Posts tagged vmForge

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Tegile in the news, and so are we!

Congratulations to Tegile, whose press release today (picked up on multiple news sites, links below) includes one of the reasons we chose their HA2100EP storage array for our needs: Low latency & high throughput. We also needed iSCSI and F/C for our customers.

ipHouse has a Tegile Zebi storage array in production since March, 2012, and the increase in performance has been noticeable.

ipHouse Deploys Tegile’s Zebi Storage Array – Exciting to see Tegile growing and I’m still happy with my choice in new storage for our VMware clusters.

Newcomer gets out its box, plans to sell it cheaply to all comers

Tegile Selected as a Red Herring Top 100 North America Tech Startup

Our vmForge VDC clusters are peaking around 14,000 IOPS and the MASS solution is offloading about 11,500 IOPS via SSD. I wish I could graph this and show it to the public at large but I don’t have a way yet. (those are peaks, average is closer to ~8,000 IOPS with ~6,900 IOPS via SSD)

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Into the vCloud API

We’ve been working on building a proper vmForge account creation and management site, so for the last couple of weeks I’ve worked a lot with the vCloud API. It’s a RESTful system, which means everything’s done by getting XML from and posting XML to a web server. It’s perhaps not the worst API I’ve ever worked with, but its tedious to work through. Even more so because their parser is insanely pedantic, to the point of requiring elements in a specific order. So that’s a point in PHP’s favor, that it maintains key order in associated arrays.


Dev Server Parity

Having a development server separate from your production server is a great idea. You can make changes without fear of breaking your production system. You can develop and test new features before they’re ready to roll out. And you can try out entirely new ideas without committing to development.

With that, it should be pretty clear that your development server should be as identical as possible to your production environment. It does you no good to write a new feature which leverages FiddlyC 4.2pl64 with QuirkyProc enabled if your production server is designed for and built and upon FiddlyC 3.

Fortunately, this is something which a virtual data center makes really easy. If you’ve based your production server on a template from your catalog, it’s just as easy to create two or three identical VMs based on that template as it is to create one. If you want to try something really new, create a new VM. If it doesn’t work out, tear it down and recover the resources.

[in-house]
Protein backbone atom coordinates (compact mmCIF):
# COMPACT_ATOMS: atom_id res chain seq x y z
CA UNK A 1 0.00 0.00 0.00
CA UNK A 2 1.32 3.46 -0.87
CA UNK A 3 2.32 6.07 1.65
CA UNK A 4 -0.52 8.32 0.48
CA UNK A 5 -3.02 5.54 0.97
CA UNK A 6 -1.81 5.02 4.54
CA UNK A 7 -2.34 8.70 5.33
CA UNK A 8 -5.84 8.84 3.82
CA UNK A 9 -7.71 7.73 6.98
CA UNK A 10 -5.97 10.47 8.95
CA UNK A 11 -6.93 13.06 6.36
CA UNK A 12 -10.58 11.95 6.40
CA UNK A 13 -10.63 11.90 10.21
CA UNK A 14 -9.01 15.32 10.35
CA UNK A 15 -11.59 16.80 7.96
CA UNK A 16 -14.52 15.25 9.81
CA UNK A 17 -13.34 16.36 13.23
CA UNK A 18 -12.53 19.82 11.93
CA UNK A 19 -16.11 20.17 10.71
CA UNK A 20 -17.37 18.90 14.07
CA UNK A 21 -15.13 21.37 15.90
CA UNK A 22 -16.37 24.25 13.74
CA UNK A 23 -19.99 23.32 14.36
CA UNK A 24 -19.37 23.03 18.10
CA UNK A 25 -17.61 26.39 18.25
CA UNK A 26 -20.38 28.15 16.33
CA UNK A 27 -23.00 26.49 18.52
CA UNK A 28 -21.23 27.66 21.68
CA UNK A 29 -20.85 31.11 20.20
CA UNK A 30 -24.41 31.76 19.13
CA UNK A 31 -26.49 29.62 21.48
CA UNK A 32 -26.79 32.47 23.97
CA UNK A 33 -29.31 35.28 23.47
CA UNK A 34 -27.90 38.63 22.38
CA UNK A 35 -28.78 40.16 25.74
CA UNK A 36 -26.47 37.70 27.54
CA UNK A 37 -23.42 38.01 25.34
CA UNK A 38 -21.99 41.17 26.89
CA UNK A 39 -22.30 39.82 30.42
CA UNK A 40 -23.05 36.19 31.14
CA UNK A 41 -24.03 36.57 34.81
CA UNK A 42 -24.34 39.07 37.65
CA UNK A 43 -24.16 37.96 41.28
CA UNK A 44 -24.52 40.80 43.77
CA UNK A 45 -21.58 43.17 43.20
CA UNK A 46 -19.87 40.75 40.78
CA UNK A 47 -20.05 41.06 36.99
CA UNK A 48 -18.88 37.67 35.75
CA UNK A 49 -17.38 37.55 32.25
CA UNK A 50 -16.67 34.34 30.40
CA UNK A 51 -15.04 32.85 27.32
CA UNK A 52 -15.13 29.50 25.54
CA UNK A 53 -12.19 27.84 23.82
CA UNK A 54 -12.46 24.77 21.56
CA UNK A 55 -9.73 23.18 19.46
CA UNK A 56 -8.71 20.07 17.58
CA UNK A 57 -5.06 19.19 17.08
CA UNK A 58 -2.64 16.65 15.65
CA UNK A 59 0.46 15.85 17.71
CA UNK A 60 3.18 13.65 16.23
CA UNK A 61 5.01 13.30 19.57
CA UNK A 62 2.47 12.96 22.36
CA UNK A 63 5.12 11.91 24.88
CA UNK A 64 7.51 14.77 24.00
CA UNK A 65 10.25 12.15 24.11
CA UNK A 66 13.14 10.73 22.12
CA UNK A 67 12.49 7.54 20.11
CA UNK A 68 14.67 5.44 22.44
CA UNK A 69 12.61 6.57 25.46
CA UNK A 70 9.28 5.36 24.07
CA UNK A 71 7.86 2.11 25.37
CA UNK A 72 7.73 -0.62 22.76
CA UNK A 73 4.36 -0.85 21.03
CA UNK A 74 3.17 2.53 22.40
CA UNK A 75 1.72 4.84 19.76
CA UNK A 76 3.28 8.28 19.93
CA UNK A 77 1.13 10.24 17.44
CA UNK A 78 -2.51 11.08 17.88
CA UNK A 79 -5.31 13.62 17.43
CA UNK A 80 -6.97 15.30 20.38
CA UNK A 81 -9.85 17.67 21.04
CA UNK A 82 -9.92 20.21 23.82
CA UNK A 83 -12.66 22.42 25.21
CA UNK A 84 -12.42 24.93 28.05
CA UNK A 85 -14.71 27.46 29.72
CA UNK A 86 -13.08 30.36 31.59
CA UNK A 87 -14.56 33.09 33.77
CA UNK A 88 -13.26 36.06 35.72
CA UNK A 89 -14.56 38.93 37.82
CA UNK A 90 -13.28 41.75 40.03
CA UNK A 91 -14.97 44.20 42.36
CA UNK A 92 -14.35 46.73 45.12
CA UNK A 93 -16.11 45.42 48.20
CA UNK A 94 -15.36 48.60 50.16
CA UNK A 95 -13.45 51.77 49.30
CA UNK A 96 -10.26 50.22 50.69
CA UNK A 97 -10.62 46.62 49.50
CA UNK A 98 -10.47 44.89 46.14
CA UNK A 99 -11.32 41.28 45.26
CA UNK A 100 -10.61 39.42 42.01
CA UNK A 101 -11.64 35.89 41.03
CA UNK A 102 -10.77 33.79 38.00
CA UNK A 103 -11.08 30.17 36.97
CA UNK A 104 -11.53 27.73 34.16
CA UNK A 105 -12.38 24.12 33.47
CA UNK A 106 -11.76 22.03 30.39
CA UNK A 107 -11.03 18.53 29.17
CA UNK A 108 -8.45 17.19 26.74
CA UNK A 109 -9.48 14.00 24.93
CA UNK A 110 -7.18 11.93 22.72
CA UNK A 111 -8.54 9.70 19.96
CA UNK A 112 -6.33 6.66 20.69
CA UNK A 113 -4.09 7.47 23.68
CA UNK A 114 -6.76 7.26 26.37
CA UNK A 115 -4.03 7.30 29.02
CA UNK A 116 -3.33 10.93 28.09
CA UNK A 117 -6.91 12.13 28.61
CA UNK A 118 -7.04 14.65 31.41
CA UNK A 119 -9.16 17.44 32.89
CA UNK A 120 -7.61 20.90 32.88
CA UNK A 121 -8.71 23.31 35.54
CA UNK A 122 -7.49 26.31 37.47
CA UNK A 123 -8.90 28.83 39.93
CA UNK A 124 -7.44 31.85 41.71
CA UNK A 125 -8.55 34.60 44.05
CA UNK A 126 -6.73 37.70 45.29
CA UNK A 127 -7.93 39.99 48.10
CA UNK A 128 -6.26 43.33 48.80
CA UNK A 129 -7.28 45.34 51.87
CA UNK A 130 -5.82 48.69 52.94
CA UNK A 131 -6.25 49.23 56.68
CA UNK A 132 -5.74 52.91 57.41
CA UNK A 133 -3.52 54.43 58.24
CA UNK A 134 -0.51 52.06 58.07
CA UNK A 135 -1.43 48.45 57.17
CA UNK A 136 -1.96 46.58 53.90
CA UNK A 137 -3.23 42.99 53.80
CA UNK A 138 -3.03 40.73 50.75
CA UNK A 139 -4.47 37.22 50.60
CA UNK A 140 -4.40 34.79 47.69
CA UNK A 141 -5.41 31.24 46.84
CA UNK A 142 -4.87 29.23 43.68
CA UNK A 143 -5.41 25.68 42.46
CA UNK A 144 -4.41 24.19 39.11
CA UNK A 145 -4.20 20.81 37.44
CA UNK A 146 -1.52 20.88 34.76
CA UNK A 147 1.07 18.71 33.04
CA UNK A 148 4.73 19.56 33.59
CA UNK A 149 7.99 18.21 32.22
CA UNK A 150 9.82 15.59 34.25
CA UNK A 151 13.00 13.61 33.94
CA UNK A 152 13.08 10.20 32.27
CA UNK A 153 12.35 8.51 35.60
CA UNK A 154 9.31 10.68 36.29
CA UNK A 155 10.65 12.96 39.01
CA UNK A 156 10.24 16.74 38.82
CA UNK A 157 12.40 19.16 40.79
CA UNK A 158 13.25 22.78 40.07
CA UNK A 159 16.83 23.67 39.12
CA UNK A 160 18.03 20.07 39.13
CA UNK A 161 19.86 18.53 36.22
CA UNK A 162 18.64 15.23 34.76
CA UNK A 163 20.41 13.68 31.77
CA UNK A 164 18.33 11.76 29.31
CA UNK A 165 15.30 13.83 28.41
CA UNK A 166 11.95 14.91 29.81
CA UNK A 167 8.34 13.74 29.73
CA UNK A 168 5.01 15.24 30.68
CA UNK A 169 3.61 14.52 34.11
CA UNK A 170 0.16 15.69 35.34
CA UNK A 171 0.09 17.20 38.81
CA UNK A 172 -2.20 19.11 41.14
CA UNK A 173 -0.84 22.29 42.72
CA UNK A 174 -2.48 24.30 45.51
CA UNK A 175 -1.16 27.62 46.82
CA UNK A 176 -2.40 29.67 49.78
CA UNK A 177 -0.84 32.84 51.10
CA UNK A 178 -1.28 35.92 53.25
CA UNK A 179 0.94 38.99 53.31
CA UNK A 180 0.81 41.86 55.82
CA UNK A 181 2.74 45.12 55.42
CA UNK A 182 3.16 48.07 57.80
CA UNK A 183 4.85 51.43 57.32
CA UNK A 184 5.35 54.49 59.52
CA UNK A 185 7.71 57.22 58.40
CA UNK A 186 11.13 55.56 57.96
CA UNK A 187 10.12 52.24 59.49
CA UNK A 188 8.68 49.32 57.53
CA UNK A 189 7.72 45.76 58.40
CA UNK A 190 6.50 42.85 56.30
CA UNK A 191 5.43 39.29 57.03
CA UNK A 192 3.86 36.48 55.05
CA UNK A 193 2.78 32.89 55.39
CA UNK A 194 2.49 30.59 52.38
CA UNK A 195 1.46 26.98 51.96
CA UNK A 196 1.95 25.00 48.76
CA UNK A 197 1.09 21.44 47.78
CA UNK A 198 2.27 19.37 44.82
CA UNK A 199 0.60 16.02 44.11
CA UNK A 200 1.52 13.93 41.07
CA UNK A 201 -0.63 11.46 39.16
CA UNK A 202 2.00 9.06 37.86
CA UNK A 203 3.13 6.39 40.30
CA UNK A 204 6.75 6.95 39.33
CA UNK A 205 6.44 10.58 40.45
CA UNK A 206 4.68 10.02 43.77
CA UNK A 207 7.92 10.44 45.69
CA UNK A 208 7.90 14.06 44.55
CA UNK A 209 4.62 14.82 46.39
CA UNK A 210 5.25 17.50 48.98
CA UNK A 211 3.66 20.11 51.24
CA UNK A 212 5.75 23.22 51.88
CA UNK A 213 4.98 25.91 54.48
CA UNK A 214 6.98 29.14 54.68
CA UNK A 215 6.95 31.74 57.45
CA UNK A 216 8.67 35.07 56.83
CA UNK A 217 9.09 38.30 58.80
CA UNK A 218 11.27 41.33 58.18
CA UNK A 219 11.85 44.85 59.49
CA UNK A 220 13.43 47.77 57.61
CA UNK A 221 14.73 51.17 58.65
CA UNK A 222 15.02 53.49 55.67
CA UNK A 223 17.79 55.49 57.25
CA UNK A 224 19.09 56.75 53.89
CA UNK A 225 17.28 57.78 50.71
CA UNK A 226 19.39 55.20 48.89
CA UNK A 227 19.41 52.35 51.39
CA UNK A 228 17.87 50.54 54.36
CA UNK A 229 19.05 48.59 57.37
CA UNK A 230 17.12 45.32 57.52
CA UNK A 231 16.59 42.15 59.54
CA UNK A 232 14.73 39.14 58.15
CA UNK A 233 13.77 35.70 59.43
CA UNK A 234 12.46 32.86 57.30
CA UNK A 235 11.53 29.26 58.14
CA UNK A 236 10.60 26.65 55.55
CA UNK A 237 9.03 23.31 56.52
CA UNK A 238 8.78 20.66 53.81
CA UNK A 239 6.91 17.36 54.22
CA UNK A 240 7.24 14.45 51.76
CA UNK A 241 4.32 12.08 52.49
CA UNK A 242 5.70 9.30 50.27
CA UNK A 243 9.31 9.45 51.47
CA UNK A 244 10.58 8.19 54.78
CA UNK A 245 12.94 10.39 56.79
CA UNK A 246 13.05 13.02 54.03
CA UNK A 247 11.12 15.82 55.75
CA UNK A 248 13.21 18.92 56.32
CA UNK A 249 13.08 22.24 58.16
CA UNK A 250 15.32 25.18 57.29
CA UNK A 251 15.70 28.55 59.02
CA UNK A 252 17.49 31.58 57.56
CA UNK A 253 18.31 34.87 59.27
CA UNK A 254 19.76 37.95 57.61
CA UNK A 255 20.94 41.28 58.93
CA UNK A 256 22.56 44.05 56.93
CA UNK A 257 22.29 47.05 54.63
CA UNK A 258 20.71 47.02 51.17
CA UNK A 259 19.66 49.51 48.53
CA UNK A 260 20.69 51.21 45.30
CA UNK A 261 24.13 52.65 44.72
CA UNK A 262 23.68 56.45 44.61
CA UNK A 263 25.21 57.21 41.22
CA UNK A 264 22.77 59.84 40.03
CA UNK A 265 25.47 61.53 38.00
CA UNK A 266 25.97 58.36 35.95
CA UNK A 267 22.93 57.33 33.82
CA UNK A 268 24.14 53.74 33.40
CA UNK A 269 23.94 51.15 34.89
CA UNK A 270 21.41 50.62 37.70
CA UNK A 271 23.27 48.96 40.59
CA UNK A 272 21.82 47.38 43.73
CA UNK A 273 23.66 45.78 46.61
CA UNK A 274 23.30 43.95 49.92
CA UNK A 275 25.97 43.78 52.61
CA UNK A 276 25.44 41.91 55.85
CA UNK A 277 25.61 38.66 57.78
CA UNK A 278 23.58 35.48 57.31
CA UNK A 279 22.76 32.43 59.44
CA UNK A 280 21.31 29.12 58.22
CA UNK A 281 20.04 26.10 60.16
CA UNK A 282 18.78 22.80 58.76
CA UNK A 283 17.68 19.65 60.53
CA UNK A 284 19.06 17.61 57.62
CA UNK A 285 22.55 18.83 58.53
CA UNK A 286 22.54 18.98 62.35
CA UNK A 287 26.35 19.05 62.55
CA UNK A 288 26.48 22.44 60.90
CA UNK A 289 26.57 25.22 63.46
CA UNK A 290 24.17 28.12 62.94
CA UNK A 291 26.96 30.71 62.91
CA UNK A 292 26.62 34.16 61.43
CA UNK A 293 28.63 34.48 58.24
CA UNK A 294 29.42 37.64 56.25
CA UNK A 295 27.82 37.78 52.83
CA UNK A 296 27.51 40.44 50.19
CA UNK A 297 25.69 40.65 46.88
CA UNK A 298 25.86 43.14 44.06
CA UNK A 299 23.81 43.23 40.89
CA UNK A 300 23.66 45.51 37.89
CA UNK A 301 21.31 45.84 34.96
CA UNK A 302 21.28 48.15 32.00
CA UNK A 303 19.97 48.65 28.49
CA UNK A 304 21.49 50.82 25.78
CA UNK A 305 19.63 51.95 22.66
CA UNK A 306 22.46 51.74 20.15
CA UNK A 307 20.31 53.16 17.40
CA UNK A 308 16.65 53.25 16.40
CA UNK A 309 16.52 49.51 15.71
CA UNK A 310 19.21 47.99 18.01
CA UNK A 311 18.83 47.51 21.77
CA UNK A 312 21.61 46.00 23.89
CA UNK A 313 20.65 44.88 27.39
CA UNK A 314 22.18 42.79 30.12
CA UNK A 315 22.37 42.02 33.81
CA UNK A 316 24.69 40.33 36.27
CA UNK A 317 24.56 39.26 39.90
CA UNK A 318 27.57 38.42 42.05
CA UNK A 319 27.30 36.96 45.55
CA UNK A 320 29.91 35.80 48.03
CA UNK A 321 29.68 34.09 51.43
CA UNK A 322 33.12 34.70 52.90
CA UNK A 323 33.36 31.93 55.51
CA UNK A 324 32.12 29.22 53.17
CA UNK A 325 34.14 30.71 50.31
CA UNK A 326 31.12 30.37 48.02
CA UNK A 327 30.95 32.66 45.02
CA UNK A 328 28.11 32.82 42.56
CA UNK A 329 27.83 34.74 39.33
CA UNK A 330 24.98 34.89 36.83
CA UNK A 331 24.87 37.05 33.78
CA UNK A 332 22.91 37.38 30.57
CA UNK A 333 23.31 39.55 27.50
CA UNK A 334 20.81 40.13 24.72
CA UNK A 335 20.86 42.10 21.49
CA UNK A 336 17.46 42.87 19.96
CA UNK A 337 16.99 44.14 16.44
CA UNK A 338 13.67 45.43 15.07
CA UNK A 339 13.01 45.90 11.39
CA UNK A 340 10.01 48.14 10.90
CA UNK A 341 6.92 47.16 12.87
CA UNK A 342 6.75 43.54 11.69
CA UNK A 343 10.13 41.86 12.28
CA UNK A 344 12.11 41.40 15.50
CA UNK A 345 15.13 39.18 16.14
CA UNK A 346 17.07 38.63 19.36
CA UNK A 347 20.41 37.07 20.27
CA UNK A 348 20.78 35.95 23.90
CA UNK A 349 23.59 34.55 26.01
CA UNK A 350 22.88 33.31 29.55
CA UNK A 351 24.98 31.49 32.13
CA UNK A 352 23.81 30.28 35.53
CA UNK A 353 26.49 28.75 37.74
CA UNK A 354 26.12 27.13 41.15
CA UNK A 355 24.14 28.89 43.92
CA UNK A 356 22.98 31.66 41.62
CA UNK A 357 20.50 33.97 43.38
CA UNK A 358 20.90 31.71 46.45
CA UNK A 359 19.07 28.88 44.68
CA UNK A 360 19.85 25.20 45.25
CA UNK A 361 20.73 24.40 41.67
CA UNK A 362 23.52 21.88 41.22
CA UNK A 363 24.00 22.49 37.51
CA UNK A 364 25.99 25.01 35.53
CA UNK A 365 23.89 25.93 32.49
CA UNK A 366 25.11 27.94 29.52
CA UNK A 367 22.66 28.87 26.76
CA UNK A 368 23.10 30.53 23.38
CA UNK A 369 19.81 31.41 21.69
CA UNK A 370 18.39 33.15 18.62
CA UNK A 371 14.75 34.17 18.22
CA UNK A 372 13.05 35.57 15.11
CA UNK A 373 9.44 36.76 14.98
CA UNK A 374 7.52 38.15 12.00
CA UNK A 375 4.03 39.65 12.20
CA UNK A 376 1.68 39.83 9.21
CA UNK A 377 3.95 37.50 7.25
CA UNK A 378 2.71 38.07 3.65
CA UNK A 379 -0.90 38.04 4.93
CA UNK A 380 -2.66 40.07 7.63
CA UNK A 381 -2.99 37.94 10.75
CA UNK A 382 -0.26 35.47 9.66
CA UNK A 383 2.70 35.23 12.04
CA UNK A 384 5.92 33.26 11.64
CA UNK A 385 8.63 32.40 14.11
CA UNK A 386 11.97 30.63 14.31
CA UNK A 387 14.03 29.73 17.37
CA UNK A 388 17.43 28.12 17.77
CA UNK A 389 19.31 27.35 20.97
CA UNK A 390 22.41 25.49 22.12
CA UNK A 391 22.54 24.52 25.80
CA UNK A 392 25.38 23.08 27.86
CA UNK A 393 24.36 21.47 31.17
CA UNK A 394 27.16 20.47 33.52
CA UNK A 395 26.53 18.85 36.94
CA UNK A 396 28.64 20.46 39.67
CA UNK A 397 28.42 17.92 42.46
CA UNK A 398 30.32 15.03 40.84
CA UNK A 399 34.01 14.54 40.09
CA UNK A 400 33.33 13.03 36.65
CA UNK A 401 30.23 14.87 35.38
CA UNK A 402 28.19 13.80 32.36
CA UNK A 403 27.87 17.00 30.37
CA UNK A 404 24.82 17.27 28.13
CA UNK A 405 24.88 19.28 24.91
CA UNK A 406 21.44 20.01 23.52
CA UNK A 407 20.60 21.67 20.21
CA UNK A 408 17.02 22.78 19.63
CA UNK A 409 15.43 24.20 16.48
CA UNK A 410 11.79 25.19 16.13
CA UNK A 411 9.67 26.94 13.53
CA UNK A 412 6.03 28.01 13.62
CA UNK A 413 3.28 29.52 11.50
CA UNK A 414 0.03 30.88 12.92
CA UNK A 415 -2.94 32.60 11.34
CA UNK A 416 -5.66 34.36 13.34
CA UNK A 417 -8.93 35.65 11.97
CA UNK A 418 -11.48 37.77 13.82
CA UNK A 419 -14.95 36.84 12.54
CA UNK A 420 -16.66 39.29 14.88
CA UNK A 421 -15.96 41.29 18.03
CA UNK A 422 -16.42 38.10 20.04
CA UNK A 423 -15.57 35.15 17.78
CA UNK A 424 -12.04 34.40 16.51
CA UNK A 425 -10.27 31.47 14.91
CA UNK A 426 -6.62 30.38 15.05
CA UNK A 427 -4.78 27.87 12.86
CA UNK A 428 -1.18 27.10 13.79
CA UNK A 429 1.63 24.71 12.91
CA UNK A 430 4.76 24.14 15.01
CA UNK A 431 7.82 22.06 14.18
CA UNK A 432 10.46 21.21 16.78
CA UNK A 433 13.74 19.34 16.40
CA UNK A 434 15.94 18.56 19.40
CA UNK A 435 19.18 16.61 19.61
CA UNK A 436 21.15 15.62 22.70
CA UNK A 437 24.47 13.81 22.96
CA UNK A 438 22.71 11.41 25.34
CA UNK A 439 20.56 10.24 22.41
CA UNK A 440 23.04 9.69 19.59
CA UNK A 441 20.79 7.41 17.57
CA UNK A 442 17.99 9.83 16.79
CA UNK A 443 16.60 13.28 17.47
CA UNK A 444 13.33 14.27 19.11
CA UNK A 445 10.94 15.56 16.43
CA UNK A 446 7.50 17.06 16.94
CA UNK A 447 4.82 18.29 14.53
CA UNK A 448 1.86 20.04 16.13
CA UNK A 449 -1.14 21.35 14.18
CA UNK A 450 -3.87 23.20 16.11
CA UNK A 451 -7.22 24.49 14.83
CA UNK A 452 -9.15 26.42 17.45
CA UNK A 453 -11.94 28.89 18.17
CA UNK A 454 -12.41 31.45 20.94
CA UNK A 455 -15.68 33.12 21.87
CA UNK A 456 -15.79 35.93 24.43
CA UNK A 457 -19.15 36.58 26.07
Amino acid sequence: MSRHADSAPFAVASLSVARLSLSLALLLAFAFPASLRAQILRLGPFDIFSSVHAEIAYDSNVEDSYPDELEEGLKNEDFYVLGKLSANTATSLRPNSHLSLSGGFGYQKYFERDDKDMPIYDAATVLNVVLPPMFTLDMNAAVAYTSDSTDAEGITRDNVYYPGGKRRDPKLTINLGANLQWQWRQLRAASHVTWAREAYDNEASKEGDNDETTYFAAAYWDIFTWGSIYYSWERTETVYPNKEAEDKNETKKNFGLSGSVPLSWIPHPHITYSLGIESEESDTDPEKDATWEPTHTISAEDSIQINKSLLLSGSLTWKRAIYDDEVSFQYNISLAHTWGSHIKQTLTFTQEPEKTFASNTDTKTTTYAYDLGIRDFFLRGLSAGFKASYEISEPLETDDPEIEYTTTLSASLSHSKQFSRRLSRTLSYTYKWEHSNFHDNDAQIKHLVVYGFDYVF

You can even clone your current production vApp and servers into a template, if you have space available and can afford the downtime. You’ll need to shut down the vApp, then right-click on it and select “Add to Catalog”. Give it a name, and click OK. This will take some time, depending on how many VMs and how much disk is allocated. Once the process completes, don’t forget to restart your production vApp. But now you’ll be able to create a development environment which is exactly identical (aside from network names and addresses) to the original.

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Hosting decision time: physical hosting vs cloud services

When it is time to change or update your hosting services, the choice between co-location and cloud services can become overwhelming.

This quick post on how virtualization and physical hosting compare may help you.

Included are hosting costs to host your own physical server the ipHouse data center versus different cloud providers and ipHouse virtualization services.


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Automagic Hacklisting of IP addresses

So, I got a little tired of FTP and SSH brute force attempts. I know that if you have strong passwords on your system, you can safely ignore them, and on customer systems behind real firewalls, I do so. However, on my personal systems, I have 0 problem blocking people who annoy me. So I installed pfBlocker on my virtual firewall to see what I could do.

pfBlocker is a package that has blacklist functions that supersede a couple older packages. I initially installed it a replacement for CountryBlock. The first thing I did was go through my logs and see which countries were the most obnoxious. China was the first to go, followed by Southeast Asia, and Venezuela. Sorry, I don’t want you accessing my network.

That allow took care of 70% of my attempted exploits. There are, however, plenty of compromised machines in the United States of America, so I had to think of something else.


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